Electronic Thesis and Dissertation Repository

Degree

Doctor of Philosophy

Program

Mechanical and Materials Engineering

Supervisor

Dr. Robert J Klassen

Abstract

Splined Mandrel Flow Forming (SMFF) is a metal spinning operation that involves the application of high multiaxial compressive stress states to invoke large plastic flow in the work piece. This allows for essentially one-step fabrication of complex internally-splined shapes. In this research project, the equivalent plastic strain, invoked throughout bcc (1020 steel) and fcc (5052 and 6061 aluminum alloys, pure copper, and 70/30 brass) samples, that were made by SMFF, was measured. The objective of the research were to measure the to obtain data on the effect of microstructure and mechanical parameters on the flow formability of ductile bcc and fcc metal work pieces. To address this objective the equivalent plastic strain in the high strain regions of the flow formed metal parts were measured with the use of Micro/nano-indentation hardness measurements. Also, micro/nano-indentation tests were performed, on the same alloys the metal alloys which were used in the SMFF experiments, to assess the effect of pre-exist plastic strain, strain rate, and deformation volume on the operative deformation mechanisms. These parameters were found to depend upon the microstructure and the associated deformation mechanisms.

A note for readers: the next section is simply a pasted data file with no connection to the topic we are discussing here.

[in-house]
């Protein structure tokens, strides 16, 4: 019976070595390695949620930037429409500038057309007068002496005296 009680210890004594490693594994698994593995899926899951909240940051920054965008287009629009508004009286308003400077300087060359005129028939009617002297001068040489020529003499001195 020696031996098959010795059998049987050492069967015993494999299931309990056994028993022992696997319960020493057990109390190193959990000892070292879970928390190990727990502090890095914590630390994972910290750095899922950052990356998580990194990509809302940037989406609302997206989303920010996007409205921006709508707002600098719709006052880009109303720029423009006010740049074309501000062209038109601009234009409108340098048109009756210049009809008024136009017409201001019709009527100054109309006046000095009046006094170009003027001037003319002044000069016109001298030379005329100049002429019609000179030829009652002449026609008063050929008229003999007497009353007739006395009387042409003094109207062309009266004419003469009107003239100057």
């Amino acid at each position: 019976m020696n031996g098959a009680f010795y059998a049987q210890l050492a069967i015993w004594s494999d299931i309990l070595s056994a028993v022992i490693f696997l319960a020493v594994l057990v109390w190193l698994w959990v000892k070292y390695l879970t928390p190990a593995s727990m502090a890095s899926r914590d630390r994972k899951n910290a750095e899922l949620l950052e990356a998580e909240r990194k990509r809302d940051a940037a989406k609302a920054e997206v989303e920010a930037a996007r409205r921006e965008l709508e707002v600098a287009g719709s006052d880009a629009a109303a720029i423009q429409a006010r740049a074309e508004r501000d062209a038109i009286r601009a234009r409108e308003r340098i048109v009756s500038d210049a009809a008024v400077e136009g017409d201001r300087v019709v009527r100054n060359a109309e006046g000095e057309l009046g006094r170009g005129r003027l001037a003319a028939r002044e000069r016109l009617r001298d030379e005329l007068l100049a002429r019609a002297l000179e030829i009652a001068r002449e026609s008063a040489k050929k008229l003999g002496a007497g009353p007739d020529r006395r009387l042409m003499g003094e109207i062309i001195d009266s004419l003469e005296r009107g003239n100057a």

Data from indentations tests at constant loading rate and constant strain rates on a variety of ductile metals/alloys were used to determine the effect of dislocation type (i.e.statistically stored”, and “geometrically necessary”), stacking fault energy, and activation volume. This accounts for the observed strain rate sensitivity and the depth dependence of the indentation stress. It also affects the local strain magnitude and gradient during the SMFF process. This micro/nano-indentation based test technique allows one to then obtain data from which to validate calculated equivalent plastic strain distributions derived from numerical simulations and, for end users of a metal forming technique, allows one to understand and quantify the mechanical properties of the formed work piece.